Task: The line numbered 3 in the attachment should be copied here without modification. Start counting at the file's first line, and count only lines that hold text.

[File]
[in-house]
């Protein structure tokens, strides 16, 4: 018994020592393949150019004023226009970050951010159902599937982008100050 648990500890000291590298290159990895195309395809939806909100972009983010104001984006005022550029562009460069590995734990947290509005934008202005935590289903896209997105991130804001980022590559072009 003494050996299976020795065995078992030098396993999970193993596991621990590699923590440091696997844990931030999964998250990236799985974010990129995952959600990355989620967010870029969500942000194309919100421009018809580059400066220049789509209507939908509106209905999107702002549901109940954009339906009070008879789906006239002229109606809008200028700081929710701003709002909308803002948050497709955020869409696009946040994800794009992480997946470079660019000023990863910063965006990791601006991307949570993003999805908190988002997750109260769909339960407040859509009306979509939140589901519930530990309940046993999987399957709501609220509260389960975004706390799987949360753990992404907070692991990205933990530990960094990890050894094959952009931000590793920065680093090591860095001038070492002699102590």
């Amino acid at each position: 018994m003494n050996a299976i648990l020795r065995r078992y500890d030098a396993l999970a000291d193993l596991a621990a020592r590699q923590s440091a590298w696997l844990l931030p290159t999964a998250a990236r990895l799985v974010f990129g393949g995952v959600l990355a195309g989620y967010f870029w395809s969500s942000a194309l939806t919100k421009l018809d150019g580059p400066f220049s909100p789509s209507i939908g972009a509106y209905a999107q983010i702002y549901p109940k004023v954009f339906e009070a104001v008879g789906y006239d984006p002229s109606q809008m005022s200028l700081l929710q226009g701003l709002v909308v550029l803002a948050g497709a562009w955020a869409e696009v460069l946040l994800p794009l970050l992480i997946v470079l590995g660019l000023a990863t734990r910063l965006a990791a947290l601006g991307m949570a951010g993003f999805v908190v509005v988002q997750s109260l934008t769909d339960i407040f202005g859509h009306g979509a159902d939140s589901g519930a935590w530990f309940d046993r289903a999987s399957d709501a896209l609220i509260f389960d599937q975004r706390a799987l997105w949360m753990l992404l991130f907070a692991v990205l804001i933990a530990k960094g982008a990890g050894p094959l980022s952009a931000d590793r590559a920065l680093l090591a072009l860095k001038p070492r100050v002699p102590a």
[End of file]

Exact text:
């Amino acid at each position: 018994m003494n050996a299976i648990l020795r065995r078992y500890d030098a396993l999970a000291d193993l596991a621990a020592r590699q923590s440091a590298w696997l844990l931030p290159t999964a998250a990236r990895l799985v974010f990129g393949g995952v959600l990355a195309g989620y967010f870029w395809s969500s942000a194309l939806t919100k421009l018809d150019g580059p400066f220049s909100p789509s209507i939908g972009a509106y209905a999107q983010i702002y549901p109940k004023v954009f339906e009070a104001v008879g789906y006239d984006p002229s109606q809008m005022s200028l700081l929710q226009g701003l709002v909308v550029l803002a948050g497709a562009w955020a869409e696009v460069l946040l994800p794009l970050l992480i997946v470079l590995g660019l000023a990863t734990r910063l965006a990791a947290l601006g991307m949570a951010g993003f999805v908190v509005v988002q997750s109260l934008t769909d339960i407040f202005g859509h009306g979509a159902d939140s589901g519930a935590w530990f309940d046993r289903a999987s399957d709501a896209l609220i509260f389960d599937q975004r706390a799987l997105w949360m753990l992404l991130f907070a692991v990205l804001i933990a530990k960094g982008a990890g050894p094959l980022s952009a931000d590793r590559a920065l680093l090591a072009l860095k001038p070492r100050v002699p102590a």